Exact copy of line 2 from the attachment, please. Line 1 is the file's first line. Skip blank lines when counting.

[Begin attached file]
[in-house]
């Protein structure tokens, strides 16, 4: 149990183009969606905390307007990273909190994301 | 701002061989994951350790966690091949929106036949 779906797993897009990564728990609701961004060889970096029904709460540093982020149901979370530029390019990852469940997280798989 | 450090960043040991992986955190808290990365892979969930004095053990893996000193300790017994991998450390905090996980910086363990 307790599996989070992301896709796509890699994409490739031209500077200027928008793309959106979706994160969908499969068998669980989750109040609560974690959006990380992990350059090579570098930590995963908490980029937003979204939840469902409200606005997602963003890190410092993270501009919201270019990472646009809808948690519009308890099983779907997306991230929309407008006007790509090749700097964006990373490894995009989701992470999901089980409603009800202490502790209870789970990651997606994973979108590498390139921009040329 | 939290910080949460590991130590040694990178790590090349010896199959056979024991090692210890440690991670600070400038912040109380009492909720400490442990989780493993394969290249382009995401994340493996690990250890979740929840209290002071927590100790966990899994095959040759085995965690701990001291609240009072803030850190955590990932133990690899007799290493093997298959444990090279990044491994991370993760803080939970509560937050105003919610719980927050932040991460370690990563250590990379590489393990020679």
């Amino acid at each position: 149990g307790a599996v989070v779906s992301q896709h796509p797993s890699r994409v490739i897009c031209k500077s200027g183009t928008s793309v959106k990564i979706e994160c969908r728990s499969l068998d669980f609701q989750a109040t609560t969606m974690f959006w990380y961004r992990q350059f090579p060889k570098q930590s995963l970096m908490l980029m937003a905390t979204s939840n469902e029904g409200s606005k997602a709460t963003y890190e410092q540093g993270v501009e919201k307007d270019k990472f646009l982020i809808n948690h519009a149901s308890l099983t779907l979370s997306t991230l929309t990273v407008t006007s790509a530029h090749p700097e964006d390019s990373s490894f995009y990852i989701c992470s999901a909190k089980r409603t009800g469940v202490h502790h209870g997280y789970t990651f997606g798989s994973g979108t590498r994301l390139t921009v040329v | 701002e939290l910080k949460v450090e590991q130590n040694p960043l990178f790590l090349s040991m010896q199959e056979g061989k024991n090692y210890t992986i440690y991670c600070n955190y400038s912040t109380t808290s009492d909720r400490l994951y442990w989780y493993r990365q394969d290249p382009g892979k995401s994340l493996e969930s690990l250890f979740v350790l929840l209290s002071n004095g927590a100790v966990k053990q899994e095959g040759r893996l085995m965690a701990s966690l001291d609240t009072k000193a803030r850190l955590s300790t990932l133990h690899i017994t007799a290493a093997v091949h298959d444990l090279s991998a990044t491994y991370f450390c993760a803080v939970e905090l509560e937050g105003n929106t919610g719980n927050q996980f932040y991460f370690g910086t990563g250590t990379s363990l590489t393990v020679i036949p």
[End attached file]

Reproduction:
């Protein structure tokens, strides 16, 4: 149990183009969606905390307007990273909190994301 | 701002061989994951350790966690091949929106036949 779906797993897009990564728990609701961004060889970096029904709460540093982020149901979370530029390019990852469940997280798989 | 450090960043040991992986955190808290990365892979969930004095053990893996000193300790017994991998450390905090996980910086363990 307790599996989070992301896709796509890699994409490739031209500077200027928008793309959106979706994160969908499969068998669980989750109040609560974690959006990380992990350059090579570098930590995963908490980029937003979204939840469902409200606005997602963003890190410092993270501009919201270019990472646009809808948690519009308890099983779907997306991230929309407008006007790509090749700097964006990373490894995009989701992470999901089980409603009800202490502790209870789970990651997606994973979108590498390139921009040329 | 939290910080949460590991130590040694990178790590090349010896199959056979024991090692210890440690991670600070400038912040109380009492909720400490442990989780493993394969290249382009995401994340493996690990250890979740929840209290002071927590100790966990899994095959040759085995965690701990001291609240009072803030850190955590990932133990690899007799290493093997298959444990090279990044491994991370993760803080939970509560937050105003919610719980927050932040991460370690990563250590990379590489393990020679």